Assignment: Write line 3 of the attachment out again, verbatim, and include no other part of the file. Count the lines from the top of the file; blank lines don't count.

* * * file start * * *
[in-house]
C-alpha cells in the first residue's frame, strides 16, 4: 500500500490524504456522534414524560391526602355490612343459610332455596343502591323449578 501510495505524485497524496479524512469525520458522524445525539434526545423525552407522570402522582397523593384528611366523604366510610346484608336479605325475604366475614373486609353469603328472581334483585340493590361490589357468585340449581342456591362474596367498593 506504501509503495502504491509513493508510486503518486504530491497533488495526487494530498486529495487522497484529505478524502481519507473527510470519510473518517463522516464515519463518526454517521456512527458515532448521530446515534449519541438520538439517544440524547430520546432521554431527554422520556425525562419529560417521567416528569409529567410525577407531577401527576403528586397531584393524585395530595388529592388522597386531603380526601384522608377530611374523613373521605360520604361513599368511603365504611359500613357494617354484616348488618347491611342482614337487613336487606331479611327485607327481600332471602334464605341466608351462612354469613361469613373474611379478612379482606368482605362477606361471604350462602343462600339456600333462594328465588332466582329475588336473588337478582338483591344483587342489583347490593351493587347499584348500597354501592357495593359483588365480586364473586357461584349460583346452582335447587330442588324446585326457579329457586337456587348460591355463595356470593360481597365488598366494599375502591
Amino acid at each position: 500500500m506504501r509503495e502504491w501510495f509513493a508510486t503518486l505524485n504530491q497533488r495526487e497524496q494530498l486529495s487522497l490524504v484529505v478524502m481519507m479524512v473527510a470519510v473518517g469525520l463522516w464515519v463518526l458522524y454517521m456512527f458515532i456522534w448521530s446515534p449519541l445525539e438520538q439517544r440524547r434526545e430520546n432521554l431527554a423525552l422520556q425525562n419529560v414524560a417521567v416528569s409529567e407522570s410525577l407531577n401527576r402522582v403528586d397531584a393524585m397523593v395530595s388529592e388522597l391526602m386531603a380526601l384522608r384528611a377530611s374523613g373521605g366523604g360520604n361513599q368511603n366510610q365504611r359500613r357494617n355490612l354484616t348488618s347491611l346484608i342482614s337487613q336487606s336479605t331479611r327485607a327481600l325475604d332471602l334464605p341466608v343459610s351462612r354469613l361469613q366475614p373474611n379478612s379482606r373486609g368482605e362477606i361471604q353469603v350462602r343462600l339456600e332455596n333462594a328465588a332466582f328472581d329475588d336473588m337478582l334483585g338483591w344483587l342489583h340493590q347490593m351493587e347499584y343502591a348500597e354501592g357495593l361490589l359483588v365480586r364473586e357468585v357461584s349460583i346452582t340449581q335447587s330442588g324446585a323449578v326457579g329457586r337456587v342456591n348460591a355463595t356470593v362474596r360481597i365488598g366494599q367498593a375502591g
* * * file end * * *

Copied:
Amino acid at each position: 500500500m506504501r509503495e502504491w501510495f509513493a508510486t503518486l505524485n504530491q497533488r495526487e497524496q494530498l486529495s487522497l490524504v484529505v478524502m481519507m479524512v473527510a470519510v473518517g469525520l463522516w464515519v463518526l458522524y454517521m456512527f458515532i456522534w448521530s446515534p449519541l445525539e438520538q439517544r440524547r434526545e430520546n432521554l431527554a423525552l422520556q425525562n419529560v414524560a417521567v416528569s409529567e407522570s410525577l407531577n401527576r402522582v403528586d397531584a393524585m397523593v395530595s388529592e388522597l391526602m386531603a380526601l384522608r384528611a377530611s374523613g373521605g366523604g360520604n361513599q368511603n366510610q365504611r359500613r357494617n355490612l354484616t348488618s347491611l346484608i342482614s337487613q336487606s336479605t331479611r327485607a327481600l325475604d332471602l334464605p341466608v343459610s351462612r354469613l361469613q366475614p373474611n379478612s379482606r373486609g368482605e362477606i361471604q353469603v350462602r343462600l339456600e332455596n333462594a328465588a332466582f328472581d329475588d336473588m337478582l334483585g338483591w344483587l342489583h340493590q347490593m351493587e347499584y343502591a348500597e354501592g357495593l361490589l359483588v365480586r364473586e357468585v357461584s349460583i346452582t340449581q335447587s330442588g324446585a323449578v326457579g329457586r337456587v342456591n348460591a355463595t356470593v362474596r360481597i365488598g366494599q367498593a375502591g